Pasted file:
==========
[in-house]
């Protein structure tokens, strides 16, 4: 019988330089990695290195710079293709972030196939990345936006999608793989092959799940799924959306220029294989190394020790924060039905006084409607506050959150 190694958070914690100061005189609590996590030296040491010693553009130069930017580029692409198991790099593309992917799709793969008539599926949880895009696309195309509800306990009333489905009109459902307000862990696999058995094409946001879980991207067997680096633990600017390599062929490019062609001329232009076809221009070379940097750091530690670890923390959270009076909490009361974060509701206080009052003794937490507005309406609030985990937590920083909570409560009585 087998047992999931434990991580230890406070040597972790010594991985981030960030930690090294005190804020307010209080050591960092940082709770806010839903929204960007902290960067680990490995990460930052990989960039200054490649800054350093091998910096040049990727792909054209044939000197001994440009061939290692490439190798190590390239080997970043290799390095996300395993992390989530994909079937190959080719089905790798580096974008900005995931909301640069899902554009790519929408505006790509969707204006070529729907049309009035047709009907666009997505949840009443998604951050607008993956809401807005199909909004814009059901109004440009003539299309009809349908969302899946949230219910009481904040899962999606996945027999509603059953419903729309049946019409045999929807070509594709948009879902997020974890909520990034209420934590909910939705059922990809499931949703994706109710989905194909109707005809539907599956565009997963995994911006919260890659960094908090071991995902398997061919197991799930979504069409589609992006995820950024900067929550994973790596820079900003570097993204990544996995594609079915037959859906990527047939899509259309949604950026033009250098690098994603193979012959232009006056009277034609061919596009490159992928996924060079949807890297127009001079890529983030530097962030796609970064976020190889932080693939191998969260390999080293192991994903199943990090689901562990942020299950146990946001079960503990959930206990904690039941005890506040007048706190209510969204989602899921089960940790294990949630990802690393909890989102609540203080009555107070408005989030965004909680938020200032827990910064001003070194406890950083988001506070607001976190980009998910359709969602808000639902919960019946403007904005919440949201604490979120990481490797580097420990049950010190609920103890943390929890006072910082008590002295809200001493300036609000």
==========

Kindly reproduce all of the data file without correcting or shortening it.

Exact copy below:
[in-house]
């Protein structure tokens, strides 16, 4: 019988330089990695290195710079293709972030196939990345936006999608793989092959799940799924959306220029294989190394020790924060039905006084409607506050959150 190694958070914690100061005189609590996590030296040491010693553009130069930017580029692409198991790099593309992917799709793969008539599926949880895009696309195309509800306990009333489905009109459902307000862990696999058995094409946001879980991207067997680096633990600017390599062929490019062609001329232009076809221009070379940097750091530690670890923390959270009076909490009361974060509701206080009052003794937490507005309406609030985990937590920083909570409560009585 087998047992999931434990991580230890406070040597972790010594991985981030960030930690090294005190804020307010209080050591960092940082709770806010839903929204960007902290960067680990490995990460930052990989960039200054490649800054350093091998910096040049990727792909054209044939000197001994440009061939290692490439190798190590390239080997970043290799390095996300395993992390989530994909079937190959080719089905790798580096974008900005995931909301640069899902554009790519929408505006790509969707204006070529729907049309009035047709009907666009997505949840009443998604951050607008993956809401807005199909909004814009059901109004440009003539299309009809349908969302899946949230219910009481904040899962999606996945027999509603059953419903729309049946019409045999929807070509594709948009879902997020974890909520990034209420934590909910939705059922990809499931949703994706109710989905194909109707005809539907599956565009997963995994911006919260890659960094908090071991995902398997061919197991799930979504069409589609992006995820950024900067929550994973790596820079900003570097993204990544996995594609079915037959859906990527047939899509259309949604950026033009250098690098994603193979012959232009006056009277034609061919596009490159992928996924060079949807890297127009001079890529983030530097962030796609970064976020190889932080693939191998969260390999080293192991994903199943990090689901562990942020299950146990946001079960503990959930206990904690039941005890506040007048706190209510969204989602899921089960940790294990949630990802690393909890989102609540203080009555107070408005989030965004909680938020200032827990910064001003070194406890950083988001506070607001976190980009998910359709969602808000639902919960019946403007904005919440949201604490979120990481490797580097420990049950010190609920103890943390929890006072910082008590002295809200001493300036609000």